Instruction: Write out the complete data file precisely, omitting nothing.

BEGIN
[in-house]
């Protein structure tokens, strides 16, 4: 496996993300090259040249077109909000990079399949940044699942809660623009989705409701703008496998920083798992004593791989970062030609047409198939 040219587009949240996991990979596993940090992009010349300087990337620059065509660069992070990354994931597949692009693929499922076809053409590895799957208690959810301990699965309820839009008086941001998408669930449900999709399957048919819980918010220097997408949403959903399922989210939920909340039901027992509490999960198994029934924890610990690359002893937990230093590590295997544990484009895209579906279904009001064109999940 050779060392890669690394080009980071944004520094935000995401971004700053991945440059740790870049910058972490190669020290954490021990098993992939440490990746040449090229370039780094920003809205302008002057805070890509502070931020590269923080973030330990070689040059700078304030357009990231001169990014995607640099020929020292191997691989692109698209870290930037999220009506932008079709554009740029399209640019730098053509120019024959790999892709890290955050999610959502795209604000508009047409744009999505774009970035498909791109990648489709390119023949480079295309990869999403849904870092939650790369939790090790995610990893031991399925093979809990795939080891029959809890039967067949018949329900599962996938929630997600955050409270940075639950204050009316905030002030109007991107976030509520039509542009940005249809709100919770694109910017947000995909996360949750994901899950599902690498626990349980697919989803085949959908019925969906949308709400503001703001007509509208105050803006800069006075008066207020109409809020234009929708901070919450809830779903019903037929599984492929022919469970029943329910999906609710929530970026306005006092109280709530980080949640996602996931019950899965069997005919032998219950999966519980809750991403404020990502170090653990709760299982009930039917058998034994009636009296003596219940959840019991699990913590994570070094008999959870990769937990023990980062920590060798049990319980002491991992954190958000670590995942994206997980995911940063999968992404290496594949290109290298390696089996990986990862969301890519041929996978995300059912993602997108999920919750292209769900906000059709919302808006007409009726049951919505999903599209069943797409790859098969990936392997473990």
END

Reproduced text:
[in-house]
């Protein structure tokens, strides 16, 4: 496996993300090259040249077109909000990079399949940044699942809660623009989705409701703008496998920083798992004593791989970062030609047409198939 040219587009949240996991990979596993940090992009010349300087990337620059065509660069992070990354994931597949692009693929499922076809053409590895799957208690959810301990699965309820839009008086941001998408669930449900999709399957048919819980918010220097997408949403959903399922989210939920909340039901027992509490999960198994029934924890610990690359002893937990230093590590295997544990484009895209579906279904009001064109999940 050779060392890669690394080009980071944004520094935000995401971004700053991945440059740790870049910058972490190669020290954490021990098993992939440490990746040449090229370039780094920003809205302008002057805070890509502070931020590269923080973030330990070689040059700078304030357009990231001169990014995607640099020929020292191997691989692109698209870290930037999220009506932008079709554009740029399209640019730098053509120019024959790999892709890290955050999610959502795209604000508009047409744009999505774009970035498909791109990648489709390119023949480079295309990869999403849904870092939650790369939790090790995610990893031991399925093979809990795939080891029959809890039967067949018949329900599962996938929630997600955050409270940075639950204050009316905030002030109007991107976030509520039509542009940005249809709100919770694109910017947000995909996360949750994901899950599902690498626990349980697919989803085949959908019925969906949308709400503001703001007509509208105050803006800069006075008066207020109409809020234009929708901070919450809830779903019903037929599984492929022919469970029943329910999906609710929530970026306005006092109280709530980080949640996602996931019950899965069997005919032998219950999966519980809750991403404020990502170090653990709760299982009930039917058998034994009636009296003596219940959840019991699990913590994570070094008999959870990769937990023990980062920590060798049990319980002491991992954190958000670590995942994206997980995911940063999968992404290496594949290109290298390696089996990986990862969301890519041929996978995300059912993602997108999920919750292209769900906000059709919302808006007409009726049951919505999903599209069943797409790859098969990936392997473990």